Everyone is familiar with the historic image of Jimi Hendrix conjuring flames from his guitar at the Monterey International Pop Festival.
And everyone has seen dramatic footage and photos of Pete Townshend smashing his guitar—and most people think Pete conceived this climactic antic.
But the first rock concert where a guitar was purposely destroyed on stage may have been Jimi’s performance at the Saville Theatre in London on June 4, 1967—two weeks before Monterey on June 18.
Fab Two in the House
Two members of the Beatles were in the audience. Knowing this, the Jimi Hendrix Experience opened their headlining show with the title track of Sgt. Peppers Lonely Hearts Club Band, which had been released just three days earlier.
History was definitely in the making and it’s easy to imagine the energy level in London that week was about as intense as when the biggest stars in the universe collide.
The laws of physics demand something breaks apart when that much energy exists in a single spot. The collision of cosmic and musical forces in that theater on that fateful night exploded into a significant chapter in the annals of musical history.
Jimi’s Fender™ Stratocaster™, hand-painted by him before the show to honor both the Beatles’s three-day-old recording masterpiece and his love for his instrument, became the splintered victim of the inevitable explosion.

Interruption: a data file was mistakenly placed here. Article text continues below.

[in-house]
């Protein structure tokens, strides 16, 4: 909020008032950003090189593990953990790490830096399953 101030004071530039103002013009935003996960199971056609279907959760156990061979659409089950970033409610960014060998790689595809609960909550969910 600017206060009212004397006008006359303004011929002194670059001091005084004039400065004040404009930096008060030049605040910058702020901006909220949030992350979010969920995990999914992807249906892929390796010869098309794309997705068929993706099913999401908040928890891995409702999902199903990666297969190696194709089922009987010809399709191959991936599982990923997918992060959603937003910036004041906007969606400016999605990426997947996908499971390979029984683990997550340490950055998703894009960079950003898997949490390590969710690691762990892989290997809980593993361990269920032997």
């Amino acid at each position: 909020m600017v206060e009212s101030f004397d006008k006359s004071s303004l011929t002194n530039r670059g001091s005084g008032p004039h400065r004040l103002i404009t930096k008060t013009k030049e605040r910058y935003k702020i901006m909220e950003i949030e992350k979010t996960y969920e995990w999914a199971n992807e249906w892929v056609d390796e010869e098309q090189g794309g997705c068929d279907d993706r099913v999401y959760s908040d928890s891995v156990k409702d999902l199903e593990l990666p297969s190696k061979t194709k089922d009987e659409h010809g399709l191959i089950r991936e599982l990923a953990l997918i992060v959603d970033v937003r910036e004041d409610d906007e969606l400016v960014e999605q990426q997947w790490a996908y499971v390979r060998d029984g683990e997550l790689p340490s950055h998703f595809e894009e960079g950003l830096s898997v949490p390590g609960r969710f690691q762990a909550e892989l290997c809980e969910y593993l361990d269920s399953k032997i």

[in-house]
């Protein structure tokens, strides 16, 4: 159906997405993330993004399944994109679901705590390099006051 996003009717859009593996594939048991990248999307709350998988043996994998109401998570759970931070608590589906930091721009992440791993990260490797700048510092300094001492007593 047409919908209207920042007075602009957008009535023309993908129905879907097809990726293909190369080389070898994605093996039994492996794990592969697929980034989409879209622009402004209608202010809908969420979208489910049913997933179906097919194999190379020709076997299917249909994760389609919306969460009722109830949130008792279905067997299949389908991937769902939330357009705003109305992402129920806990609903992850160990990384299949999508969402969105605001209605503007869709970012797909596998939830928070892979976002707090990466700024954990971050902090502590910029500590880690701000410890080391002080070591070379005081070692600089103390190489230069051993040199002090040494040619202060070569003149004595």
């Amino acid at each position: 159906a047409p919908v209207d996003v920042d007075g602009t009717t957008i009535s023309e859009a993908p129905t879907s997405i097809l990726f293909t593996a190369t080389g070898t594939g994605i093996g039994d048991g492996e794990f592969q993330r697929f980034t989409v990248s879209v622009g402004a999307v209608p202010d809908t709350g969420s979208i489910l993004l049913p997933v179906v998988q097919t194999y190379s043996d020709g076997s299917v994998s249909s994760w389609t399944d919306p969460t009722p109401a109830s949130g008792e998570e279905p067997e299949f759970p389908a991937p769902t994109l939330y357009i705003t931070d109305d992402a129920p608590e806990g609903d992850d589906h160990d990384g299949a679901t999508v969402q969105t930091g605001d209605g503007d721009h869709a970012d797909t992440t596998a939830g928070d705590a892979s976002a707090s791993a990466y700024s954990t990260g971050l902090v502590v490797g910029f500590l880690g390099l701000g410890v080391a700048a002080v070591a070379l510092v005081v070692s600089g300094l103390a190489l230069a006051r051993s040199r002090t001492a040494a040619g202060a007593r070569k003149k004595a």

Tribute to a Splintered Victim
As Hendrix honored the Beatles, so too do we honor him with the release of the Officially Licensed Jimi Hendrix Mini Fender™ Strat™ Saville Guitar Model.
My Darling Guitar,… Please Rest in Peace
Like Abraham of old, to prove his devotion and obtain pure enlightenment, Hendrix was willing to slaughter and surrender that which was closest to him. The departing message he painted on the back of the guitar is a touching poetic farewell to his true love, which he was about to sacrifice to a greater force.
Stars Collide at the Saville
Apparently the Beatles in the audience took notice of Jimi’s sacrificial effort to reach enlightenment, because they journeyed to India just eight months later to meet with the Maharishi. Coincidence? Perhaps not.
Hendrix sought an elevated and previously-unpopulated plateau from which to express his relationship with music. He loudly and clearly demonstrated to a generation of artists a path to obtain the pure joy of personal and artistic expression beyond earthly constraints.
The Fab Four traveled a somewhat different highway to a higher consciousness, but their pursuit of enlightenment very well may have begun that night when the stars collided at the Saville.
AXE HEAVEN pursues enlightenment by handcrafting the best mini guitars in the universe. To reach your own higher consciousness…
Jimi Hendrix: “Watch your ears. Watch out for your ears.”
The video below of Jimi and his bandmates (drummer Mitch Mitchell and bassist Noel Redding) performing Sgt. Peppers Lonely Hearts Club Band is not from the Saville Theatre performance. It’s from a show six months later and Jimi is playing a reverse headstock cream Strat™, but it is definitely worth watching and hearing to “Experience” the type of higher-plane performance the Fab Four were trying to obtain.
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